After our morning tour we had about two and a half hours spare before our late afternoon and evening tour. We had been given a voucher for a "free" lunch (more on that later), along with a list of restaurants where we could use it. The two nearest were both at the Suntec City Shopping Mall, where there was also an Apple Computer store which might stock the doodacky P was after, so that's where we headed.
Just across from our hotel was the Chijmes restaurant complex.
Chijmes stands for "Convent of the Holy Infant Jesus" as the building was originally a convent. This complex is where we had dinner the night before.
A couple of blocks along the street, we passed Raffles Hotel, on the other side from the imposing frontage we had seen on our morning tour. There is a shopping arcade on this side, and we walked along under the verandah to take advantage of the cooling fans, peeked into the courtyard:
and accidentally walked right through the bar of the hotel. No-one seemed to mind, though we had heard you had to be suitably dressed to enter Raffles (no sandals, etc). In fact a large proportion of the patrons were wearing sandals.
This gentleman was the doorman/porter, I think.
And this is the entrance to Suntec City, a very large shopping mall based on about four towers.
It turned out that our "free" lunch vouchers actually meant that $7 each was deducted from the bill. Given that it was lunch, not dinner, we chose noodle dishes which were just over $7 each, but then we ordered drinks, of course, and when the bill came there were additions for the "complimentary" refreshing towelettes, and for the little dish of crispy bits of something that we were given at the start of the meal, so the bill came to about $15 total, after the vouchers were deducted. Not quite a free lunch.
P didn't find what he was looking for, but was advised to try their main shop near the Orchard Road shopping area. And then it was time to head back to the hotel to meet the afternoon bus.
The bus took us to Mt Faber where there is a cable car station. The cable car goes to Sentosa Island which is a resort island.
Sentosa has a number of very classy hotels, but also various attractions such as Underwater World, golf courses, a dolphin lagoon etc. We went first to Underwater World, which has an acrylic tunnel with a moving walkway through it - the first in the world, I believe, was in New Zealand at Kelly Tarlton's Underwater World in Auckland, which we went to when it first opened just over twenty years ago. I gather they are now quite common at aquariums (aquaria?) world wide.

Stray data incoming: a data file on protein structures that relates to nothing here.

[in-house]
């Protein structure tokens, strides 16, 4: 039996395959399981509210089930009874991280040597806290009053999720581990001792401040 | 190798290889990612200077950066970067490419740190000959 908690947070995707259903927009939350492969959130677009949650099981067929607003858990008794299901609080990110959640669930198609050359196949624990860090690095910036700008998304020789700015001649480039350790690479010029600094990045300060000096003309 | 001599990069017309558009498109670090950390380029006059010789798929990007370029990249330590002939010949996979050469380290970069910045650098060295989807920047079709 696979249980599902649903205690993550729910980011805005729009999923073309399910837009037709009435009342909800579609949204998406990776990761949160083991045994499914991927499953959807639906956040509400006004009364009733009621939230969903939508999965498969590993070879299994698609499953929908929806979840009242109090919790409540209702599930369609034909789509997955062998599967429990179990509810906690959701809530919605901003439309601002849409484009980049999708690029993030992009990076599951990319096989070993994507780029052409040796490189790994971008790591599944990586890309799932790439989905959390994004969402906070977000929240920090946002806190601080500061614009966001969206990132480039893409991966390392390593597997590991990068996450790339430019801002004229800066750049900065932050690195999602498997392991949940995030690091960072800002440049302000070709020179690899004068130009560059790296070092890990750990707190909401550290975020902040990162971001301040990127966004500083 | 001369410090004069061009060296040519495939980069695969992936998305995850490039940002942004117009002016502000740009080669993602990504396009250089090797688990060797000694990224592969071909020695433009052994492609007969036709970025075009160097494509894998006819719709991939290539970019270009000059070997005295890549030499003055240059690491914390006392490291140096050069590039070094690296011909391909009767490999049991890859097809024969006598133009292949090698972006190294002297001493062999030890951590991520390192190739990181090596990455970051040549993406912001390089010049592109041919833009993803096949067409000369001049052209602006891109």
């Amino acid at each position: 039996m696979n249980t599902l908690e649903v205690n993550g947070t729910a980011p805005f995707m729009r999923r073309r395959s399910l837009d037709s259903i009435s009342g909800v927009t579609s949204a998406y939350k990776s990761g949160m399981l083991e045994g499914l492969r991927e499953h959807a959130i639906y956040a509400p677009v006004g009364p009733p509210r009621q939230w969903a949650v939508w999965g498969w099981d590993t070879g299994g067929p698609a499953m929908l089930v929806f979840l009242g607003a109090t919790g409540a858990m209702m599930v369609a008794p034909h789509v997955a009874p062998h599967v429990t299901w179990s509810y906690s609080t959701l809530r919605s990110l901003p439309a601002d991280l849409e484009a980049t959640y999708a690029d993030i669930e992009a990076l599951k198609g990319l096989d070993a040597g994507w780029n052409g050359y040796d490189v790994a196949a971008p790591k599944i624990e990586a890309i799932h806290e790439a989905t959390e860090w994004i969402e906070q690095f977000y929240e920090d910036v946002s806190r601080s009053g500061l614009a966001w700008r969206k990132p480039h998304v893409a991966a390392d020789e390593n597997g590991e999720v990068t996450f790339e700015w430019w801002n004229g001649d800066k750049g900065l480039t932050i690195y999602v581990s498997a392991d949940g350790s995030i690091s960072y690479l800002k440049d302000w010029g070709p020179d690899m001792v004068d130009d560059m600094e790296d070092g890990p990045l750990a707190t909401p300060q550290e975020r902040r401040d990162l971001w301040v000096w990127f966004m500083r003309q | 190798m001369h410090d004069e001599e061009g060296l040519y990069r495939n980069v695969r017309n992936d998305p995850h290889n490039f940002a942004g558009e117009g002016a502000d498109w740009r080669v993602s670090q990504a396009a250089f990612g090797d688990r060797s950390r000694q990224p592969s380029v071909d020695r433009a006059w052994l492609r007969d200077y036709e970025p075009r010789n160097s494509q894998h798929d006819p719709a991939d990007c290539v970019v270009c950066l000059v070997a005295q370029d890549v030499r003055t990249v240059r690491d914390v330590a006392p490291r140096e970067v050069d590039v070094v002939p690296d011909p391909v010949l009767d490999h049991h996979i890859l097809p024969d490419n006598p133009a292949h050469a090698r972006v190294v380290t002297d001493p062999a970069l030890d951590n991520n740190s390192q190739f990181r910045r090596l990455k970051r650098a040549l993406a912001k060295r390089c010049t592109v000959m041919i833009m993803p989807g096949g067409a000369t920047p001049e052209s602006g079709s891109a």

It was Sunday afternoon and therefore very crowded with tour groups, and noisy. Chattering ladies in saris, teenage Asian girls posing in cute poses for photos on their friends' cell phones etc. I would have liked to have some quiet reflective time in front of the jellyfish, which were mesmerisingly beautiful:
However as usual we had to rush on, and the flashing of cameras detracted from any peaceful atmosphere.
At our next stop we were actually given a little free time. A number of the options involved extra admission fees. Instead we chose just to wander around a little and take in the views:
The large bare area in the photo above is a construction site, I gather they are building yet another resort on the island at this point.
and then we all went to ascend inside the Merlion:
this is a statue of a beast half lion and half mermaid. There is a viewing platform inside the mouth, and another viewing level at eye level (the statue's eyes, not ours). There is also an audiovisual show, and we were given a gold token to put inside a machine, and receive a card which could be exchanged at the gift shop - I still haven't figured out a use for the item we got in exchange!
The last stop on the tour was a sound and light show.
This was presented by a team of youths acting out a story line with the most banal imaginable plot, in very overblown style somewhat in the anime tradition - but the visual effects were quite spectacular. The photo is from the beginning of the show, before the more spectacular moving effects really got going. I didn't take too many photos as I didn't think they would come out, but P managed quite a few on his digital SLR. (A tripod was one of the things I really missed having on the trip. It didn't occur to me till we got back that I could have changed the ISO setting on my camera to take photos in low light).
We then went to the parking area nearby, where we boarded another bus that took us back to our hotel. We were dropped off at a different entrance than usual, and spotted an area where there were many food stalls around a courtyard of open air tables under umbrellas. So we decided to eat there. It was by far the cheapest food we found the whole trip, and obviously aimed at locals as English translation of the menus was minimal. However we found a stall where the meals were priced by the number of selections: eg "1 meat, 2 vegetables" or "2 meat, 2 vegetables", and by pointing - "I'll have that one, and that one" - we were quite adequately fed for under $10 for the two of us - in fact, we paid about the same as we paid for our "free" lunch.